part of the Bluffton novel.
Listen. Follow along. There is a note at the end...
The season ended. The show cancelled. He fled L.A.
In New York he took his time, three months, then slid into an ad agency. Those cowboy dogs driving that herd of tiny cattle to the food bowl? That was his. The German rats drinking Heinekins at the Rathaus? Eugene's. The lady jocks at the guy's health club? Yep. Won a Clio.
Money was good. Life sucked. L.A. ruins people for living anywhere else, he reckoned. Every day on the IRT he wondered why everyone near him talked way too loud and was way too stupid. It took him less than a year to realize it wasn't nearness to him, all conversations were loud and almost everybody was stupid.
Within a few months he hated everyone. Within a few years he was edgy enough to begin worrying about himself. A little after that, he started worrying about the people near him. He sensed in every exchange, in every transaction with a real person, he felt that part of him was close to...he couldn't think what...to "doing something." That was it: Close to doing something. Every time he actully spoke to someone real, he wanted to do.
One day on the subway, going home...it hadn't been a great day. He was trying to read a book, a kid's book. He'd grown tired of adult literature, serious books. The jerk behind him was talking much too loud about...well, something. The guy's voice was off. Nasal, made him sound like he had a cold, but he didn't. Throaty, made him sound like he knew everything, having experienced nothing.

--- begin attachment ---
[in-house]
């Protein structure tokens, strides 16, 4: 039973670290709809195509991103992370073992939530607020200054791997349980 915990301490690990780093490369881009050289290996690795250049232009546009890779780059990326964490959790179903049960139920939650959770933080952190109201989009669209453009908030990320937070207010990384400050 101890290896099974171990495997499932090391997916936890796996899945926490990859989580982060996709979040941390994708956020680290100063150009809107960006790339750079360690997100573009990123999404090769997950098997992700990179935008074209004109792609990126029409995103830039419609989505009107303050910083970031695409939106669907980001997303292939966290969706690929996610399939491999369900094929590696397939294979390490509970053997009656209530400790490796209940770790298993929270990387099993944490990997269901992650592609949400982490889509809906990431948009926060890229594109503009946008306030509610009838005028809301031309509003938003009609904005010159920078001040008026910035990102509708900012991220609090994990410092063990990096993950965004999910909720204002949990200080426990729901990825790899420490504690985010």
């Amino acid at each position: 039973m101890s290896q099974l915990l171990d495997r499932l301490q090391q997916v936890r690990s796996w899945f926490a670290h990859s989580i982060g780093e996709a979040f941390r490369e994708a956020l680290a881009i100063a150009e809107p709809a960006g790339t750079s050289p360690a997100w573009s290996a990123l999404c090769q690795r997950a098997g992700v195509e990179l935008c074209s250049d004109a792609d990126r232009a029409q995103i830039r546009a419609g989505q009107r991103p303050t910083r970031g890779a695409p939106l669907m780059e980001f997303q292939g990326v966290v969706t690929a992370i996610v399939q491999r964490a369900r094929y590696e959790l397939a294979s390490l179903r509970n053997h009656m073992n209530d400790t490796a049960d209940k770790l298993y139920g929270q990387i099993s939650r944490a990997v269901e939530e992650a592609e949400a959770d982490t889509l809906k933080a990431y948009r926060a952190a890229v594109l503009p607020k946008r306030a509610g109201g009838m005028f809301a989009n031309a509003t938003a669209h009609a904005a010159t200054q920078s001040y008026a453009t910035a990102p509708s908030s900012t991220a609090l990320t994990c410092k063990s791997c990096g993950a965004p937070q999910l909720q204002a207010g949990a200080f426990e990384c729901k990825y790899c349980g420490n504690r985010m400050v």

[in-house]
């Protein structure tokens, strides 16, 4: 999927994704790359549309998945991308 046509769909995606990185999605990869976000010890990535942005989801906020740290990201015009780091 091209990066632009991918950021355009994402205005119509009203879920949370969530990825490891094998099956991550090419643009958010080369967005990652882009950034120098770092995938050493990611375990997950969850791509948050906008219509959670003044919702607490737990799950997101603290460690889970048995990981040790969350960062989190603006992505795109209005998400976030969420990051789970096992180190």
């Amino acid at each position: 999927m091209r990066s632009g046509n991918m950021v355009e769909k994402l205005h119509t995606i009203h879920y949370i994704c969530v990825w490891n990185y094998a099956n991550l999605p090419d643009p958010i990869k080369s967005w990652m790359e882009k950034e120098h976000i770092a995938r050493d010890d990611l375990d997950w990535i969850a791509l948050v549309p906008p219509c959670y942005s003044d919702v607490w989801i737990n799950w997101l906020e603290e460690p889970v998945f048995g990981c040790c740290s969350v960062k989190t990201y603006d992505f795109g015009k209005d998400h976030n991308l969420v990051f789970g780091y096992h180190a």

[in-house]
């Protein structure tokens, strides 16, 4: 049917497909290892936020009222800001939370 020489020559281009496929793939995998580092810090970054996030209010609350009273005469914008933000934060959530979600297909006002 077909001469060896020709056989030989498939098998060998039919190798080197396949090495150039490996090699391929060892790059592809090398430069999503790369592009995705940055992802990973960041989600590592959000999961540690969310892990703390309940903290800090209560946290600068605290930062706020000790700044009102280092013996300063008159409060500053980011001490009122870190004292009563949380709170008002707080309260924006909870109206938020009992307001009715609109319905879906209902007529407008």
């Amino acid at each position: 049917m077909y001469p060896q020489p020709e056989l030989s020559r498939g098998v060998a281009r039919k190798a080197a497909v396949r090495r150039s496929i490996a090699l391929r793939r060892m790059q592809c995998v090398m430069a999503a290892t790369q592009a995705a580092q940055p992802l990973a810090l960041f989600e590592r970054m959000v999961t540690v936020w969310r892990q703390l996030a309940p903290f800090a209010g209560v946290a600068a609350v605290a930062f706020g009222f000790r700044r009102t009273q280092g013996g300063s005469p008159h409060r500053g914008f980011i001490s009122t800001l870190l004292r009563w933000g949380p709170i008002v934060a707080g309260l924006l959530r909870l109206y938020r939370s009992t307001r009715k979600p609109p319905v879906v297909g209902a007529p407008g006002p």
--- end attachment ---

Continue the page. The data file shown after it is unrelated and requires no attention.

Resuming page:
Every other word was "game."
Eugene turned and looked
right in his fucking eyes. Holy Christ, he realized, he'd known this guy. Way
back, freshman year. A guy that dated Leslie, for crineoutloud. Dated her after.
After the problem.
Of course it wasn't him. The subway rider was a kid; just out of school. Working downtown in one of those jobs they give kids. Eighty-five thousand to start on the assumption they'll spend a hundred and twenty.
This guy wasn't anything like the guy from school who'd dated Les. Jesus.
Still, he wanted to leap over the seat and bite the guy's nose. That was it. He wanted to clamp his teeth on the guy's perfect-plastied nose and feel the thing snap and spurt.
Eugene laughed so suddenly he almost snotted the guy. That finally shut the moron up, made him look. Eugene laughed again, more cautious this time, pretending to catching something at the back of the car. He turned back to his book but couldn't read; he kept feeling his jaw muscles bunching tighter and when they did, he laughed again; laughed to himself, laughed aloud.
He resigned from the agency less than a month later and started driving. He drove and drove. There was no goal other than to stop somewhere, sometime, to write the perfect screenplay. Perfect. Get his Academy statuette for the mantle and never, ever, go to L.A., New York or anyplace like it again. The Award didn't mean anything. It was just The Thing. The thing that would let him work anywhere. Anyplace he wanted. It showed he had the chops to do what and where he wanted. Even in a place like...
...he read the road sign slipping past in the twilight...
...Bluffton. Even in a place like Bluffton, Pop. 676.